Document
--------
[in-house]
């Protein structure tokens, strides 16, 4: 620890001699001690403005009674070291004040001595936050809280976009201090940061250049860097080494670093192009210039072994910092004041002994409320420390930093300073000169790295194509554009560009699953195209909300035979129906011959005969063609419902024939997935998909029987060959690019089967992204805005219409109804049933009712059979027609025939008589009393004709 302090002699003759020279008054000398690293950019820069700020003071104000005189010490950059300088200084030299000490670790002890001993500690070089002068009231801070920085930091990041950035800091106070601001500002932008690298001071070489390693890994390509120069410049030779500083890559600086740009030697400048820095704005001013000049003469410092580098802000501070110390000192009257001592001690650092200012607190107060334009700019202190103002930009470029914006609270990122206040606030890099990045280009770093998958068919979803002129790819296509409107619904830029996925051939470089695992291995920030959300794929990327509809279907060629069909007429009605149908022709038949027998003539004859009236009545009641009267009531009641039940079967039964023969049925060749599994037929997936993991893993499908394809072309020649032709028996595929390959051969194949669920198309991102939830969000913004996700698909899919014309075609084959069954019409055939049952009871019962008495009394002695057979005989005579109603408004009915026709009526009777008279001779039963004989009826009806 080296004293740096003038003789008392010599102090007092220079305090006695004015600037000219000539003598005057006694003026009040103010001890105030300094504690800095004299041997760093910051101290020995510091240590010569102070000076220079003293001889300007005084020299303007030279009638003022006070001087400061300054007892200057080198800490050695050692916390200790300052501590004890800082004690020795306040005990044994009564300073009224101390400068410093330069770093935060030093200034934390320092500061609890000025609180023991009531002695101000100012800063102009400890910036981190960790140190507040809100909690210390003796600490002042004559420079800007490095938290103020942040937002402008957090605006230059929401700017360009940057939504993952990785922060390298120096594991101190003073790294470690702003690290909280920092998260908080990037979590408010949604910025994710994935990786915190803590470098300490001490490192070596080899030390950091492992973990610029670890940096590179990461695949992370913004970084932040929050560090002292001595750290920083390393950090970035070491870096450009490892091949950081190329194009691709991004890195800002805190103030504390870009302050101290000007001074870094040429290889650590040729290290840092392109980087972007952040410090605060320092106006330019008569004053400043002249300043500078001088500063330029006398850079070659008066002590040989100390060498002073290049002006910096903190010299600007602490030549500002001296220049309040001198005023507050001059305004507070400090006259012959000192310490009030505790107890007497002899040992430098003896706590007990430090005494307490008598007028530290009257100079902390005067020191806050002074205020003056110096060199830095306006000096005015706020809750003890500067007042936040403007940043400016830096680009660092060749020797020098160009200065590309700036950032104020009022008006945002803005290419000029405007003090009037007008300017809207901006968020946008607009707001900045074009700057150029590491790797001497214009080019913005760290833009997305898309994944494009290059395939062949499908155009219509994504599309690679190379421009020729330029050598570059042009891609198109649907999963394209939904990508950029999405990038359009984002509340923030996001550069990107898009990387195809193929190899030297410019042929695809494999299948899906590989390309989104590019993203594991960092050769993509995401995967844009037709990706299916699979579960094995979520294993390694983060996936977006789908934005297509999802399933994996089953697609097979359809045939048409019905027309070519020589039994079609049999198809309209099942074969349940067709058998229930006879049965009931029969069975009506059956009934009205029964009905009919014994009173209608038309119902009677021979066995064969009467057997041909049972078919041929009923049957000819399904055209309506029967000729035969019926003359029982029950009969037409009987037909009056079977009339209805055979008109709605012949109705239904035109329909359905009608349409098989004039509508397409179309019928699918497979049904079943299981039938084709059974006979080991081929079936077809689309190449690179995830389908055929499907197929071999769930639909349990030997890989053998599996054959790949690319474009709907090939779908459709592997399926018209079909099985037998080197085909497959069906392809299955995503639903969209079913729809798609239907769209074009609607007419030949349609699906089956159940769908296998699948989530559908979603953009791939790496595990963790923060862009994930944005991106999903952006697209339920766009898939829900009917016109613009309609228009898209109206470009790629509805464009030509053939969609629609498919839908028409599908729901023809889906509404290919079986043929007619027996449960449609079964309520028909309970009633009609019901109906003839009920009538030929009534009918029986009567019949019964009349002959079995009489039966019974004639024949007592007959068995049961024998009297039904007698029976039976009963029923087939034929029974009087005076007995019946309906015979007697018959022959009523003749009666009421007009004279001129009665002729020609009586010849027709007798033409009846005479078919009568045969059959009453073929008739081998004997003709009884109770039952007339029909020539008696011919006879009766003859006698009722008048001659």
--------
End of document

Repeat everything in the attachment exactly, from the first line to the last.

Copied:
[in-house]
């Protein structure tokens, strides 16, 4: 620890001699001690403005009674070291004040001595936050809280976009201090940061250049860097080494670093192009210039072994910092004041002994409320420390930093300073000169790295194509554009560009699953195209909300035979129906011959005969063609419902024939997935998909029987060959690019089967992204805005219409109804049933009712059979027609025939008589009393004709 302090002699003759020279008054000398690293950019820069700020003071104000005189010490950059300088200084030299000490670790002890001993500690070089002068009231801070920085930091990041950035800091106070601001500002932008690298001071070489390693890994390509120069410049030779500083890559600086740009030697400048820095704005001013000049003469410092580098802000501070110390000192009257001592001690650092200012607190107060334009700019202190103002930009470029914006609270990122206040606030890099990045280009770093998958068919979803002129790819296509409107619904830029996925051939470089695992291995920030959300794929990327509809279907060629069909007429009605149908022709038949027998003539004859009236009545009641009267009531009641039940079967039964023969049925060749599994037929997936993991893993499908394809072309020649032709028996595929390959051969194949669920198309991102939830969000913004996700698909899919014309075609084959069954019409055939049952009871019962008495009394002695057979005989005579109603408004009915026709009526009777008279001779039963004989009826009806 080296004293740096003038003789008392010599102090007092220079305090006695004015600037000219000539003598005057006694003026009040103010001890105030300094504690800095004299041997760093910051101290020995510091240590010569102070000076220079003293001889300007005084020299303007030279009638003022006070001087400061300054007892200057080198800490050695050692916390200790300052501590004890800082004690020795306040005990044994009564300073009224101390400068410093330069770093935060030093200034934390320092500061609890000025609180023991009531002695101000100012800063102009400890910036981190960790140190507040809100909690210390003796600490002042004559420079800007490095938290103020942040937002402008957090605006230059929401700017360009940057939504993952990785922060390298120096594991101190003073790294470690702003690290909280920092998260908080990037979590408010949604910025994710994935990786915190803590470098300490001490490192070596080899030390950091492992973990610029670890940096590179990461695949992370913004970084932040929050560090002292001595750290920083390393950090970035070491870096450009490892091949950081190329194009691709991004890195800002805190103030504390870009302050101290000007001074870094040429290889650590040729290290840092392109980087972007952040410090605060320092106006330019008569004053400043002249300043500078001088500063330029006398850079070659008066002590040989100390060498002073290049002006910096903190010299600007602490030549500002001296220049309040001198005023507050001059305004507070400090006259012959000192310490009030505790107890007497002899040992430098003896706590007990430090005494307490008598007028530290009257100079902390005067020191806050002074205020003056110096060199830095306006000096005015706020809750003890500067007042936040403007940043400016830096680009660092060749020797020098160009200065590309700036950032104020009022008006945002803005290419000029405007003090009037007008300017809207901006968020946008607009707001900045074009700057150029590491790797001497214009080019913005760290833009997305898309994944494009290059395939062949499908155009219509994504599309690679190379421009020729330029050598570059042009891609198109649907999963394209939904990508950029999405990038359009984002509340923030996001550069990107898009990387195809193929190899030297410019042929695809494999299948899906590989390309989104590019993203594991960092050769993509995401995967844009037709990706299916699979579960094995979520294993390694983060996936977006789908934005297509999802399933994996089953697609097979359809045939048409019905027309070519020589039994079609049999198809309209099942074969349940067709058998229930006879049965009931029969069975009506059956009934009205029964009905009919014994009173209608038309119902009677021979066995064969009467057997041909049972078919041929009923049957000819399904055209309506029967000729035969019926003359029982029950009969037409009987037909009056079977009339209805055979008109709605012949109705239904035109329909359905009608349409098989004039509508397409179309019928699918497979049904079943299981039938084709059974006979080991081929079936077809689309190449690179995830389908055929499907197929071999769930639909349990030997890989053998599996054959790949690319474009709907090939779908459709592997399926018209079909099985037998080197085909497959069906392809299955995503639903969209079913729809798609239907769209074009609607007419030949349609699906089956159940769908296998699948989530559908979603953009791939790496595990963790923060862009994930944005991106999903952006697209339920766009898939829900009917016109613009309609228009898209109206470009790629509805464009030509053939969609629609498919839908028409599908729901023809889906509404290919079986043929007619027996449960449609079964309520028909309970009633009609019901109906003839009920009538030929009534009918029986009567019949019964009349002959079995009489039966019974004639024949007592007959068995049961024998009297039904007698029976039976009963029923087939034929029974009087005076007995019946309906015979007697018959022959009523003749009666009421007009004279001129009665002729020609009586010849027709007798033409009846005479078919009568045969059959009453073929008739081998004997003709009884109770039952007339029909020539008696011919006879009766003859006698009722008048001659």